It was when his surgeon had wanted to do a 3rd surgery to give him more ROM, however, that pre-op tests found he'd had a heart attack somewhere along the way. He went through all the Echo tests, the meds, the overseeing, the checkups, and the expense for about a year. For him, that's not really living, so he has let it all go, come what may. He's happy.


"This would mean (and a lot of Catholics myself included would be very guilty) that we should keep ourselves in optimal health"
As a general rule, yes. I see two extremes in this matter. One is people who are obese, in particular, who say, "Aren't we supposed to be *spiritual*?" (To which I usually respond, "Yes, and spirituality requires fasting").
THe other is those who take such an obsessive attitude about health, perhaps citing principles of respect for the body, that they a) do everything possible to avoid getting to Heaven, and b) fear death and disease to the point of not wanting to be around those who suffer.

In any case, modern medicine has made these issues very complicated. And we must also remember the issues of the psychological in all this. Motivation is the governing factor in these kinds of decisions, and if a person suffers a psychological (or psychiatric) defect, then motivation itself is suspect.

What about forgetfulness? I've been on prescription medication since I was 2, and I still have never developed the habit of taking my pills every day.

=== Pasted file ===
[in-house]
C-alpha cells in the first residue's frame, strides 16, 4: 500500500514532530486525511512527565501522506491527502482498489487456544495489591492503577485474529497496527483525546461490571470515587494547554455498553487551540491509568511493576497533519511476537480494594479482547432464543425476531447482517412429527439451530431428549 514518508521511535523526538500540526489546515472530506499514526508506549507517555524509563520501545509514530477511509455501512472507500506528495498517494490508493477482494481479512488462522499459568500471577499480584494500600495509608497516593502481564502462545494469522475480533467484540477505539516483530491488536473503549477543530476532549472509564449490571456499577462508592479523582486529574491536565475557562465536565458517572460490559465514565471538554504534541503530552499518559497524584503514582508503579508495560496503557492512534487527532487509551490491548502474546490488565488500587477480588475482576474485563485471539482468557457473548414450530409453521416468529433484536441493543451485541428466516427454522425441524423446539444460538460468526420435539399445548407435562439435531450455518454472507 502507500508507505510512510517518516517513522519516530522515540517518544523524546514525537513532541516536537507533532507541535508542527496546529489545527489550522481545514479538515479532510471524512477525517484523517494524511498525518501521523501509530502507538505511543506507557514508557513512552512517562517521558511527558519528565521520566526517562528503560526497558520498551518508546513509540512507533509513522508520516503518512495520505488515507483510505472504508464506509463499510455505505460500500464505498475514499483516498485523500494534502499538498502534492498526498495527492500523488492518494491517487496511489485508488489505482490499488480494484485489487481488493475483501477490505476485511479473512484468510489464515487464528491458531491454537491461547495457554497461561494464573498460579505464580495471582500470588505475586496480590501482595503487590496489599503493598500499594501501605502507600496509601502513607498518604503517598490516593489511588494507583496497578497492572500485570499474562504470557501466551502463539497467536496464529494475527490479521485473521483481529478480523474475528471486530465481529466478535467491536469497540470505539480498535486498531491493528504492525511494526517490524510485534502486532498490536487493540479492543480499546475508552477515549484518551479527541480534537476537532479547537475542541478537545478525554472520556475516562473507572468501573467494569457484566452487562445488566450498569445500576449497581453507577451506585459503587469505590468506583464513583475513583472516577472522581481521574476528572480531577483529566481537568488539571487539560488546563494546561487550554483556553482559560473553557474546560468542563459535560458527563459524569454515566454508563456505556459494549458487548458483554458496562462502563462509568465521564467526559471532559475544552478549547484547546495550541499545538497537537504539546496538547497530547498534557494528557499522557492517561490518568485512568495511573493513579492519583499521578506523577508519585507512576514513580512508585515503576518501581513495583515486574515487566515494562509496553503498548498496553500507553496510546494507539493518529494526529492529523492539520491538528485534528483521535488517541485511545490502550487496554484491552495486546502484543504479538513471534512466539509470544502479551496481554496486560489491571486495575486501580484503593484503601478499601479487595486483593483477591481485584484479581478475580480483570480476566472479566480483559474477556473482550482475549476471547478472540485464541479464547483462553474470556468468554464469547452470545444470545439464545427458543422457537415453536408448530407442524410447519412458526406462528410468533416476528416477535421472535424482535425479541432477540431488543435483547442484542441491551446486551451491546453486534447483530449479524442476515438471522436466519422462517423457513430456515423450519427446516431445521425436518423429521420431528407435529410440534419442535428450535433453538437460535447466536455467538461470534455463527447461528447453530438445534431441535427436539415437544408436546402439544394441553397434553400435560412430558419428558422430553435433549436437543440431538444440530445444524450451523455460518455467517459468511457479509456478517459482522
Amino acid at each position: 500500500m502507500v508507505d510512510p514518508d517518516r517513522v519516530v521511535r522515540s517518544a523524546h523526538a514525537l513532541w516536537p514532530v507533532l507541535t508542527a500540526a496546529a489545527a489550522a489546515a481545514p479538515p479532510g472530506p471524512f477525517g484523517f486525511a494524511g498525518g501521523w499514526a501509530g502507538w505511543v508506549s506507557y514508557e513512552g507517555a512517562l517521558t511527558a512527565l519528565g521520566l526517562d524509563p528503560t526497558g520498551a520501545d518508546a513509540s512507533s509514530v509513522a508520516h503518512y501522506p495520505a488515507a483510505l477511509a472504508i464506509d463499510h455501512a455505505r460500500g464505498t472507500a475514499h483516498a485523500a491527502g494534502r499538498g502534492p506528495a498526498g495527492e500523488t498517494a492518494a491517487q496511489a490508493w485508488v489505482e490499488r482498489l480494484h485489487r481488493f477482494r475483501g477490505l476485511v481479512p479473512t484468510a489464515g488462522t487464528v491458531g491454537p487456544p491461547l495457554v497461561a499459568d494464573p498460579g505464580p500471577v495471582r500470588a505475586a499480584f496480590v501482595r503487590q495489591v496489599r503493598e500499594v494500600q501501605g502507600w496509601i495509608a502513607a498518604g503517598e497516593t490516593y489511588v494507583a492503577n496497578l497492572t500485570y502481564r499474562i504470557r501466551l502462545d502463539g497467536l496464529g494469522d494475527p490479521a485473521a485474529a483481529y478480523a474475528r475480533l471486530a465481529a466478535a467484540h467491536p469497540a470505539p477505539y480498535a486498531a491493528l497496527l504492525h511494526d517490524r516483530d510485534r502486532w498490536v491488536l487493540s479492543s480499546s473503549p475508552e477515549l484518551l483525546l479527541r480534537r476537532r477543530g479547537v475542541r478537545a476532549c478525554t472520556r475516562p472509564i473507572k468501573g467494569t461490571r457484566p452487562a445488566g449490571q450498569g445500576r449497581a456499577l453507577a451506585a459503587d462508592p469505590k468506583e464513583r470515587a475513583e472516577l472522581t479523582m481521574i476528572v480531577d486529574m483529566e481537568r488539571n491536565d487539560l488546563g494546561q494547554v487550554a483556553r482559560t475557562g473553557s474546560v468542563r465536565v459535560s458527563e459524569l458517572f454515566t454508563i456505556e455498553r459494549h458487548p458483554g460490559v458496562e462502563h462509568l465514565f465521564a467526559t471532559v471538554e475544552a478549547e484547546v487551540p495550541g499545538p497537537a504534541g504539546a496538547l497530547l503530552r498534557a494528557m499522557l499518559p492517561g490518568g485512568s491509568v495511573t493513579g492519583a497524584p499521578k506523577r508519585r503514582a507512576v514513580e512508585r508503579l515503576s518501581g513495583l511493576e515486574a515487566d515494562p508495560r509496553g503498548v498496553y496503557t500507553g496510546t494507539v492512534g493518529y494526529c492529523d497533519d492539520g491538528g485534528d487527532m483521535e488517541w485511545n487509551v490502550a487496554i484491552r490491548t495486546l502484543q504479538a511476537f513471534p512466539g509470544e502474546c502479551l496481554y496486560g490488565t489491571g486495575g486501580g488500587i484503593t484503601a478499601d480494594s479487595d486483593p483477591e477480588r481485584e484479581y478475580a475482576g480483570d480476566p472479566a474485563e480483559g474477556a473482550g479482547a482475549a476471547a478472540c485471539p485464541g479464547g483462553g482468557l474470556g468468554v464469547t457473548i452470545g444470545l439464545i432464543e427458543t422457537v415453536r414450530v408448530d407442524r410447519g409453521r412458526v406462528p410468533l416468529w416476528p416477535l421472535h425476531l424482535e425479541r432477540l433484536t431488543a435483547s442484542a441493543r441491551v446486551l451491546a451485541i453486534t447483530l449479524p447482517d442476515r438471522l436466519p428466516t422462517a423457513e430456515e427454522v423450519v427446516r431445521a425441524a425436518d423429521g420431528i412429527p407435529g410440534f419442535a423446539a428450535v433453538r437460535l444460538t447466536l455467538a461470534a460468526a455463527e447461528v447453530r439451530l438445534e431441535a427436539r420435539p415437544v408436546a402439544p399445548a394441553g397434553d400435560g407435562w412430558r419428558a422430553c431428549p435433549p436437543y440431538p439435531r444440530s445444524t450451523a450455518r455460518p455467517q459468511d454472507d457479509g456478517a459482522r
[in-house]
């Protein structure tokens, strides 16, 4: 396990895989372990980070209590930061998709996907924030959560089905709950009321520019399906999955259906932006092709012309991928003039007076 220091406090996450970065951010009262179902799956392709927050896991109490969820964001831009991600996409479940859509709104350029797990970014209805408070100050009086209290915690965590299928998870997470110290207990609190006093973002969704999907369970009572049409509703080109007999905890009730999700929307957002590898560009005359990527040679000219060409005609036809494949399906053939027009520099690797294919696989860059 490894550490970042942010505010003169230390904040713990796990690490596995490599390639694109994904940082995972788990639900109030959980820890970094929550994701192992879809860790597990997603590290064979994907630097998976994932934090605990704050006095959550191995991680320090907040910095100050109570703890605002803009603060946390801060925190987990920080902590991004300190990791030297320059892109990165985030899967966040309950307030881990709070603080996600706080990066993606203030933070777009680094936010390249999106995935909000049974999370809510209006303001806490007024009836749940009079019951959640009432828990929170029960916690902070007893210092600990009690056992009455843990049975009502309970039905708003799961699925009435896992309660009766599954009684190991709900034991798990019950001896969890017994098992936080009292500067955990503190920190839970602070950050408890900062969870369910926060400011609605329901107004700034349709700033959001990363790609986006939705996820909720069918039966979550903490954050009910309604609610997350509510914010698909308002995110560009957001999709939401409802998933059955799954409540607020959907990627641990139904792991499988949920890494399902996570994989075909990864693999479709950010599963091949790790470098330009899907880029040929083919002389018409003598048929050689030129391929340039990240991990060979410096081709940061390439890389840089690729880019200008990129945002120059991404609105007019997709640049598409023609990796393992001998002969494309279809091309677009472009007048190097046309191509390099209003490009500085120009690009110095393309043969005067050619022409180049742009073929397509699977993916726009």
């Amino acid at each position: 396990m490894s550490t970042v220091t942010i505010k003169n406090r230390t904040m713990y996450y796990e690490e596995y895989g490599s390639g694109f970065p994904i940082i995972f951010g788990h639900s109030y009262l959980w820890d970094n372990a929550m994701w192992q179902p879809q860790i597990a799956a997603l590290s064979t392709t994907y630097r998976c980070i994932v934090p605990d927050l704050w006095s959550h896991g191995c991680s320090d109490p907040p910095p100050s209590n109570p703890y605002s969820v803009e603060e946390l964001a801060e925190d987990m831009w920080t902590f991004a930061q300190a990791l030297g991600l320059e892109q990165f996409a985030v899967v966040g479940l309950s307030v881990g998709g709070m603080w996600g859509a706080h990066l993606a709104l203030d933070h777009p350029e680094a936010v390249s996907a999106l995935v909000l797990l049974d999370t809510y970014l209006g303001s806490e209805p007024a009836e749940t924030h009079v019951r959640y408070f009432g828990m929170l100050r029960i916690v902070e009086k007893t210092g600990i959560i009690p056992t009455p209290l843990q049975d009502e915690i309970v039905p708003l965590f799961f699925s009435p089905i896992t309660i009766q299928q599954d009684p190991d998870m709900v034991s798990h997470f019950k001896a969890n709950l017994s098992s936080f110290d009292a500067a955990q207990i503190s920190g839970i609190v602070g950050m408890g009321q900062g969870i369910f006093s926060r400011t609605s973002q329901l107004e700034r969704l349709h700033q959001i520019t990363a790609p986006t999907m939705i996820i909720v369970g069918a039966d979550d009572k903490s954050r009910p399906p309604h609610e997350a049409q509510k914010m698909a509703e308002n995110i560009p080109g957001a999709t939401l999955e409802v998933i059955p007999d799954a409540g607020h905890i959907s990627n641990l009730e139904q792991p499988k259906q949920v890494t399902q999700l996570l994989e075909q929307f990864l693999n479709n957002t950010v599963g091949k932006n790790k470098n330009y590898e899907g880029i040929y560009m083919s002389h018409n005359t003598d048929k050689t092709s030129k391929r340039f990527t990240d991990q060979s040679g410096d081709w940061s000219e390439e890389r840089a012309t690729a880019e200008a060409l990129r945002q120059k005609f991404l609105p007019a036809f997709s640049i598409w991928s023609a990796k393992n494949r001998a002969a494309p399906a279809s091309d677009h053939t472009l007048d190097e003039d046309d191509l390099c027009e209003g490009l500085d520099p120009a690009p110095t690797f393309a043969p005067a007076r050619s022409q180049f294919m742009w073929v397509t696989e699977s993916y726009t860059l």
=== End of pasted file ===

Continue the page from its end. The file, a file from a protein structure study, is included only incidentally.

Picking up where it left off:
For 17 years, I was on beta blockers. I suffered horrible side effects from them, and even though I probably should be on them, the doctors agreed the side effects were too bad and took me off after my surgery in 96. Now, I'm "on" Coumadin, but I react horribly to it. My INR is always either too low, or if I increase my dose, it shoots up so high I bleed into the toilet. Not to mention the various issues of going to a lab regularly to get blood drawn. It was one thing before I was married, and had my schedule all to myself.

And what I've discovered is taht taking an Aspirin a day and a couple Coumadin a week keeps my INR at 2.0.

So it really boils down to your motivations and your level of knowledge. Arbitrarily stopping medication just because you don't like it or trust it or something (e.g., "don't like the colors") is wrong. But if you genuinely have problems with it, and you've dnoe your research, then that's your decision.